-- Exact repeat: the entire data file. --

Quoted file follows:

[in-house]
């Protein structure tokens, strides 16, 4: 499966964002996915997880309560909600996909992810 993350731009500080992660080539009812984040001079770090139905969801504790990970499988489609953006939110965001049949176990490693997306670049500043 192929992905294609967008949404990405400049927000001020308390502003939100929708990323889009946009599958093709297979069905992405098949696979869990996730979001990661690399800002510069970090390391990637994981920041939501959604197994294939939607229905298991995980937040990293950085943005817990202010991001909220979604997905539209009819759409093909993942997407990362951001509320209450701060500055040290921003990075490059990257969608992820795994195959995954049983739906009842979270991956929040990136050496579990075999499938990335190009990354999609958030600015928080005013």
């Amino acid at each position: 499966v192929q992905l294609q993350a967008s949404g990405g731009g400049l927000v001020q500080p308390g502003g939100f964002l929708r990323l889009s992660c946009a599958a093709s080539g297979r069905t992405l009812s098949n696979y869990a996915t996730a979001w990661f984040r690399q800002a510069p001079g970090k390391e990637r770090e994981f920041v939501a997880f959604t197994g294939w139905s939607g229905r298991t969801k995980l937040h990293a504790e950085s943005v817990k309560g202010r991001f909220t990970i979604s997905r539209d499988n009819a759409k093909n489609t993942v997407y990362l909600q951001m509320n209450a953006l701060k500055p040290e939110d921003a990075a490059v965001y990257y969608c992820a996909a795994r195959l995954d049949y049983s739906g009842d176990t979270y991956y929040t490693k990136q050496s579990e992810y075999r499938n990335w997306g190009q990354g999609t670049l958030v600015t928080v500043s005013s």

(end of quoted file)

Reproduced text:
[in-house]
């Protein structure tokens, strides 16, 4: 499966964002996915997880309560909600996909992810 993350731009500080992660080539009812984040001079770090139905969801504790990970499988489609953006939110965001049949176990490693997306670049500043 192929992905294609967008949404990405400049927000001020308390502003939100929708990323889009946009599958093709297979069905992405098949696979869990996730979001990661690399800002510069970090390391990637994981920041939501959604197994294939939607229905298991995980937040990293950085943005817990202010991001909220979604997905539209009819759409093909993942997407990362951001509320209450701060500055040290921003990075490059990257969608992820795994195959995954049983739906009842979270991956929040990136050496579990075999499938990335190009990354999609958030600015928080005013």
């Amino acid at each position: 499966v192929q992905l294609q993350a967008s949404g990405g731009g400049l927000v001020q500080p308390g502003g939100f964002l929708r990323l889009s992660c946009a599958a093709s080539g297979r069905t992405l009812s098949n696979y869990a996915t996730a979001w990661f984040r690399q800002a510069p001079g970090k390391e990637r770090e994981f920041v939501a997880f959604t197994g294939w139905s939607g229905r298991t969801k995980l937040h990293a504790e950085s943005v817990k309560g202010r991001f909220t990970i979604s997905r539209d499988n009819a759409k093909n489609t993942v997407y990362l909600q951001m509320n209450a953006l701060k500055p040290e939110d921003a990075a490059v965001y990257y969608c992820a996909a795994r195959l995954d049949y049983s739906g009842d176990t979270y991956y929040t490693k990136q050496s579990e992810y075999r499938n990335w997306g190009q990354g999609t670049l958030v600015t928080v500043s005013s």